'Note that such a range name cannot be deleted!!
    'The range name is removed as soon as the table is converted to a range
    oSh.ListObjects("Table1").Comment = "This is a table's comment"
End Sub

Convert a table back to a normal range

That is simple and uses the identical syntax as 2003:

Sub RemoveTableStyle()
    Dim oSh As Worksheet
    Set oSh = ActiveSheet
    'remove table or list style
    oSh.ListObjects("Table1").Unlist
End Sub

Special stuff: Sorting and filtering

With Excel 2013, 2010 and 2007 we get a whole new set of filtering and sorting options. I'm only showing a tiny bit here, a Sort on cell color (orangish) and a filter on the font color. The code below doesn't work in Excel 2003. A List in 2003 only has the default sort and autofilter possibilities we have known since Excel 5 and which had hardly been expanded at all in the past 12 years or so.

Sub SortingAndFiltering()
'NoGo in 2003
    With ActiveWorkbook.Worksheets("Sheet1").ListObjects("Table1")

        .Sort.SortFields.Clear
        .Sort.SortFields.Add( _
                Range("Table1[[#All],[Column2]]"), xlSortOnCellColor, xlAscending, , _
                xlSortNormal).SortOnValue.Color = RGB(255, 235, 156)
        With .Sort
            .Header = xlYes
            .MatchCase = False
            .Orientation = xlTopToBottom
            .SortMethod = xlPinYin
            .Apply
        End With
    End With
    'Only old autofilter stuff works in 2003
    ActiveSheet.ListObjects("Table1").Range.AutoFilter Field:=2, _
        Criteria1:=RGB(156, 0, 6), Operator:=xlFilterFontColor
End Sub

Accessing the formatting of a cell inside a table

You may wonder why this subject is there, why not simply ask for the cell.Interior.ThemeColor if you need the ThemeColor of a cell in a table? Well, because the cell formatting is completely prescribed by the settings of your table and the table style that  has been selected. So in order to get at a formatting element of a cell in your table you need to:

The function shown here returns the TableStyleElement belonging to a cell oCell inside a table object called oLo:

Function GetStyleElementFromTableCell(oCell As Range, oLo As ListObject) As TableStyleElement
'-------------------------------------------------------------------------
' Procedure : GetStyleElementFromTableCell
' Company   : JKP Application Development Services (c)
' Author    : Jan Karel Pieterse
' Created   : 2-6-2009
' Purpose   : Function to return the proper style element from a cell inside a table
'-------------------------------------------------------------------------
    Dim lRow As Long
    Dim lCol As Long
    'Determine on what row we are inside the table
    lRow = oCell.Row - oLo.DataBodyRange.Cells(1, 1).Row
    lCol = oCell.Column - oLo.DataBodyRange.Cells(1, 1).Column

    With oLo
        If lRow < 0 And .ShowHeaders Then
            'on first row and has header
            Set GetStyleElementFromTableCell = oLo.TableStyle.TableStyleElements(xlHeaderRow)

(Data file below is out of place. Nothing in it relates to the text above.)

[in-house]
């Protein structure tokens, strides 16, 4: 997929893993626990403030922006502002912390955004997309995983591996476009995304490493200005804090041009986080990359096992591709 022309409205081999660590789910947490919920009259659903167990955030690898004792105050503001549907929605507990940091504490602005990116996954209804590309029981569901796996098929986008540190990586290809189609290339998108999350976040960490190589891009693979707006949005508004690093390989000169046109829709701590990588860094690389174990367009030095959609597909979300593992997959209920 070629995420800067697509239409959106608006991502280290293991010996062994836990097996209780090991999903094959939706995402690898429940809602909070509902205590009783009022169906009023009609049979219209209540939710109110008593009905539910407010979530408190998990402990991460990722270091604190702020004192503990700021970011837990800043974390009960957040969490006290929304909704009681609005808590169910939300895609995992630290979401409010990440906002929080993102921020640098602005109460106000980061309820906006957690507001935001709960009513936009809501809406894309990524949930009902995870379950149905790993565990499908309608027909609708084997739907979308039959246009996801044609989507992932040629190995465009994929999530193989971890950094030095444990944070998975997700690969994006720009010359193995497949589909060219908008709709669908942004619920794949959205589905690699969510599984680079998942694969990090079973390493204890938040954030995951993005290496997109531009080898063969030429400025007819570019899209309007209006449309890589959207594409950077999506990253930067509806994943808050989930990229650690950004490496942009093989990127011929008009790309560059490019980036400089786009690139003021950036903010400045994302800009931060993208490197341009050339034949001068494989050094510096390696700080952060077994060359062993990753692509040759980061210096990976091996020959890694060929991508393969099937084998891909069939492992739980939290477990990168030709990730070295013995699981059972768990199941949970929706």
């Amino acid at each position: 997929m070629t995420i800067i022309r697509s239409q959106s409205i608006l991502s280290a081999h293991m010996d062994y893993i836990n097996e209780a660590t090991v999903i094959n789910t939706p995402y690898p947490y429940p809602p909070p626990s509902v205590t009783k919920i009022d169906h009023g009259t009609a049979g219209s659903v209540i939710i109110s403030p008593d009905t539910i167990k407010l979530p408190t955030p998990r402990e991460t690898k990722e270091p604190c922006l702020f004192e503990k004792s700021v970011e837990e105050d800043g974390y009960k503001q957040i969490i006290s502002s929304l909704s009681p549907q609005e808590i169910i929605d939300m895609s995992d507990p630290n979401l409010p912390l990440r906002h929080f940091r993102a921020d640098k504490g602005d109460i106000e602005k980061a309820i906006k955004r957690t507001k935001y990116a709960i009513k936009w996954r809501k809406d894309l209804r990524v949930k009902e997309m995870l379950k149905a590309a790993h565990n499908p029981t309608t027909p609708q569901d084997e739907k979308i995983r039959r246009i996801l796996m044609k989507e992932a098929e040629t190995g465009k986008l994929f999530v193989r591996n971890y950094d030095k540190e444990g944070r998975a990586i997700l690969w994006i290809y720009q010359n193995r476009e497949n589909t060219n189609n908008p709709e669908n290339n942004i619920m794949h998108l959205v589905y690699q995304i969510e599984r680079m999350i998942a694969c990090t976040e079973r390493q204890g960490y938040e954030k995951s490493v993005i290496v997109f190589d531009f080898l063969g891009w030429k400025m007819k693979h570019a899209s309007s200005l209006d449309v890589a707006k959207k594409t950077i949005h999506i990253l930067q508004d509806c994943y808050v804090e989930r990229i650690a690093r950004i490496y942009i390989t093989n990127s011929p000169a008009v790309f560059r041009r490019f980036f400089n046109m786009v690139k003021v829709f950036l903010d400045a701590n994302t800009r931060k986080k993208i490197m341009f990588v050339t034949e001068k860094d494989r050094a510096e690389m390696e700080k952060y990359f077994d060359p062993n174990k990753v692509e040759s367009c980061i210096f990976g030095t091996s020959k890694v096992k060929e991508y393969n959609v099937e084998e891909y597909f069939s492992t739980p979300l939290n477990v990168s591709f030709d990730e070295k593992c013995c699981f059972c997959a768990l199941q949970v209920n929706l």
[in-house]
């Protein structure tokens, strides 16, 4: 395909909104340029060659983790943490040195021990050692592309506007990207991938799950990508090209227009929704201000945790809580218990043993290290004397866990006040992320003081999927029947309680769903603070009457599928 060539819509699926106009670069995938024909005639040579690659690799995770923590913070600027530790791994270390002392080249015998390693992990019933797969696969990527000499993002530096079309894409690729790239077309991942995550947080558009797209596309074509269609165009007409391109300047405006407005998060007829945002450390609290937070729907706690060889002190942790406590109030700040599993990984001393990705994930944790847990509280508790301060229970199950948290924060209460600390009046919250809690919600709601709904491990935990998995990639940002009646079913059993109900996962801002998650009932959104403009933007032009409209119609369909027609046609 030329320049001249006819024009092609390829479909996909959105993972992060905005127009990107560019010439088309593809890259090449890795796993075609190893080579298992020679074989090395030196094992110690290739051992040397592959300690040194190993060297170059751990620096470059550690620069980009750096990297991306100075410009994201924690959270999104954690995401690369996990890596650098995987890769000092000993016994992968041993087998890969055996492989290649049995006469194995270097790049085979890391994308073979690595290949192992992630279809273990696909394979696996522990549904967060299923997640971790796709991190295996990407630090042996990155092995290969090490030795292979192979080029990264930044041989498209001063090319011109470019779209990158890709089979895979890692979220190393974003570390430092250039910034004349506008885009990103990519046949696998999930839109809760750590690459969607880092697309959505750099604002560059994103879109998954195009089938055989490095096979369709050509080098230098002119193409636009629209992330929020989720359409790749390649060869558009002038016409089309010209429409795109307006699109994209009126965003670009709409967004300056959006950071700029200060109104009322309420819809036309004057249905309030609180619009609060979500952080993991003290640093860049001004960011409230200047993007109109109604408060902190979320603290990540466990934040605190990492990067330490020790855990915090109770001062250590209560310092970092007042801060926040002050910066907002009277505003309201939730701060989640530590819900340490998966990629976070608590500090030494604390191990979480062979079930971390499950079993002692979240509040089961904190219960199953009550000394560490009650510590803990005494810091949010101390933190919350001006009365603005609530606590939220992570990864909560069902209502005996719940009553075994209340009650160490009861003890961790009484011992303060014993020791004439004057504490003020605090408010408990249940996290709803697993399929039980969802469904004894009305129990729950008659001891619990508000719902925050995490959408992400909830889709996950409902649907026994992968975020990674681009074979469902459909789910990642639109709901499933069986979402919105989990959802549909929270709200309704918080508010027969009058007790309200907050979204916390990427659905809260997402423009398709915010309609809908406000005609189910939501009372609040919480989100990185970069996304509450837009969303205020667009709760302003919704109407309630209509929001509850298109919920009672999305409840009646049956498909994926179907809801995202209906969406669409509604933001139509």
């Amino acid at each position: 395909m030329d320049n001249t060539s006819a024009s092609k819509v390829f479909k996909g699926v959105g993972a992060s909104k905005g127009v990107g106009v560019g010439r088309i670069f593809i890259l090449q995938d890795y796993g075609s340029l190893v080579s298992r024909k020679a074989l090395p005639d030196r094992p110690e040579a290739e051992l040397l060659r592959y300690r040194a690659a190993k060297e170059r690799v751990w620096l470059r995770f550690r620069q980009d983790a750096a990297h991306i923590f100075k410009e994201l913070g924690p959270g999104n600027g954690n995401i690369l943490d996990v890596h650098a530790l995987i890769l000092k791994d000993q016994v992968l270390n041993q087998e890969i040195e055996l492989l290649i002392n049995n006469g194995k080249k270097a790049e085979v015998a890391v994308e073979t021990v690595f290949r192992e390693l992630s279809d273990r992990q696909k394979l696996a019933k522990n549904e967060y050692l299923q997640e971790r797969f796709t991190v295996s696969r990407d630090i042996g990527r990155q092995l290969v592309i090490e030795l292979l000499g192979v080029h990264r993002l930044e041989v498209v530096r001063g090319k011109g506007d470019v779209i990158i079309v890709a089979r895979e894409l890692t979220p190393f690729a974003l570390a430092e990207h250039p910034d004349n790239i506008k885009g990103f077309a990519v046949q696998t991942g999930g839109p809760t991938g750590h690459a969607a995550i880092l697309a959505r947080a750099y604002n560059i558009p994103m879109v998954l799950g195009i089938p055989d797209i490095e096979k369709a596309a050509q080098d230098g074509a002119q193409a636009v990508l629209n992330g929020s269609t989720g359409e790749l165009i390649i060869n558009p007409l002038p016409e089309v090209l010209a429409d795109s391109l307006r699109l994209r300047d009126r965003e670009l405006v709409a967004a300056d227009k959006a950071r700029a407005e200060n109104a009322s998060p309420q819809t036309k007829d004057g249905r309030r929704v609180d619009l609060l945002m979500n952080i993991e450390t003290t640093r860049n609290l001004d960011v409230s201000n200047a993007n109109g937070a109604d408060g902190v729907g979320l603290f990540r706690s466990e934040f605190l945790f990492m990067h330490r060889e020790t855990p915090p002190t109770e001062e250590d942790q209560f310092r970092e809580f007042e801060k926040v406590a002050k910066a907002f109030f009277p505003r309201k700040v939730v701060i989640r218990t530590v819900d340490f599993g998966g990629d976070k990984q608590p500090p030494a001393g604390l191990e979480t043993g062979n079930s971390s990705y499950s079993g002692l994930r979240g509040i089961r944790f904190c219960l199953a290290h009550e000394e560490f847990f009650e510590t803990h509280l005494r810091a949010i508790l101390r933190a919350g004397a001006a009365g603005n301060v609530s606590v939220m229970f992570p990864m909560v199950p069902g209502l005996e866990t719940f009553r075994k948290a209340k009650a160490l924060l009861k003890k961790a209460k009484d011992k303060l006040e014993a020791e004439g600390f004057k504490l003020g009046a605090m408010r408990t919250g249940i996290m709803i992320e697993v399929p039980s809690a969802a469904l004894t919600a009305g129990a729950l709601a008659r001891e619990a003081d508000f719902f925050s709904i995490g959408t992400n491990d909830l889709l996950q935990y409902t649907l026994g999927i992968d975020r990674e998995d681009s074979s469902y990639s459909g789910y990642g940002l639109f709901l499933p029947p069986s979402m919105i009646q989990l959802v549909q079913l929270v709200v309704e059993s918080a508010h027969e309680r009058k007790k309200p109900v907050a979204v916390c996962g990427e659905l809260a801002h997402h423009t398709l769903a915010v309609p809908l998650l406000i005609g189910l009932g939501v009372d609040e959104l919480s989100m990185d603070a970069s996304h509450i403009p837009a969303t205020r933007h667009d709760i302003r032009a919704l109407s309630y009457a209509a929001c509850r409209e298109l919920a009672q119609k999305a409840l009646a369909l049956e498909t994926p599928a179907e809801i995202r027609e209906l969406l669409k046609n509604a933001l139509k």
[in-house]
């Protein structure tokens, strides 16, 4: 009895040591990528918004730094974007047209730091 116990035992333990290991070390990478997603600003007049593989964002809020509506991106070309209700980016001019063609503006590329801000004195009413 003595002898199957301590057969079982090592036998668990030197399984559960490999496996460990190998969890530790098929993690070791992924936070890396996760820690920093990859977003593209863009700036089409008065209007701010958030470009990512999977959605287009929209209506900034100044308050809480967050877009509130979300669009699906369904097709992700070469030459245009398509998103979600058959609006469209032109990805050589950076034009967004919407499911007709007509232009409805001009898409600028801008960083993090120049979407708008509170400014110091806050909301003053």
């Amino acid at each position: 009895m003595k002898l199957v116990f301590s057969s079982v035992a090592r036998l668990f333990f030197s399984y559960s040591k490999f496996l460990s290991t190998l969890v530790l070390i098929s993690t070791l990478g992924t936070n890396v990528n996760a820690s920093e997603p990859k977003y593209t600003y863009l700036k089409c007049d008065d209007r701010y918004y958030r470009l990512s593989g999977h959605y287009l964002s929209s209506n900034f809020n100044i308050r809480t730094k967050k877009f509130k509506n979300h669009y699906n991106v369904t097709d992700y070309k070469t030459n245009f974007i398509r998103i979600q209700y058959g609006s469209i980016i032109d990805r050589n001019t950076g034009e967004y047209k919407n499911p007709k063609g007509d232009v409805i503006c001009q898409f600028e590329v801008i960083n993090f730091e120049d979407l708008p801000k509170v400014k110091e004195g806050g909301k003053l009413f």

ElseIf .ShowTableStyleFirstColumn And lCol = 0 Then
            'On first column and has first column style
            Set GetStyleElementFromTableCell = oLo.TableStyle.TableStyleElements(xlFirstColumn)
        ElseIf .ShowTableStyleLastColumn And lCol = oLo.Range.Columns.Count - 1 Then
            'On last column and has last col style
            Set GetStyleElementFromTableCell = oLo.TableStyle.TableStyleElements(xlLastColumn)
        ElseIf lRow = .DataBodyRange.Rows.Count And .ShowTotals Then
            'On last row and has total row
            Set GetStyleElementFromTableCell = oLo.TableStyle.TableStyleElements(xlTotalRow)
        Else
            If .ShowTableStyleColumnStripes And Not .ShowTableStyleRowStripes Then
                'in table, has column stripes
                If lCol Mod 2 = 0 Then
                    Set GetStyleElementFromTableCell = oLo.TableStyle.TableStyleElements(xlColumnStripe1)
                Else
                    Set GetStyleElementFromTableCell = oLo.TableStyle.TableStyleElements(xlWholeTable)
                End If
            ElseIf .ShowTableStyleRowStripes And Not .ShowTableStyleColumnStripes Then
                'in table, has column stripes
                If lRow Mod 2 = 0 Then
                    Set GetStyleElementFromTableCell = oLo.TableStyle.TableStyleElements(xlRowStripe1)
                Else
                    Set GetStyleElementFromTableCell = oLo.TableStyle.TableStyleElements(xlWholeTable)
                End If
            ElseIf .ShowTableStyleColumnStripes And .ShowTableStyleRowStripes Then
                If lRow Mod 2 = 0 And lCol Mod 2 = 0 Then
                    Set GetStyleElementFromTableCell = oLo.TableStyle.TableStyleElements(xlRowStripe1)
                ElseIf lRow Mod 2 <> 0 And lCol Mod 2 = 0 Then
                    Set GetStyleElementFromTableCell = oLo.TableStyle.TableStyleElements(xlColumnStripe1)
                ElseIf lRow Mod 2 = 0 And lCol Mod 2 <> 0 Then
                    Set GetStyleElementFromTableCell = oLo.TableStyle.TableStyleElements(xlRowStripe1)
                Else
                    Set GetStyleElementFromTableCell = oLo.TableStyle.TableStyleElements(xlWholeTable)
                End If
            End If
        End If
    End With

End Function

You could use this function like this:

Sub test()
    Dim oLo As ListObject
    Dim oTSt As TableStyleElement
    Set oLo = ActiveSheet.ListObjects(1)
    Set oTSt = GetStyleElementFromTableCell(ActiveCell, oLo)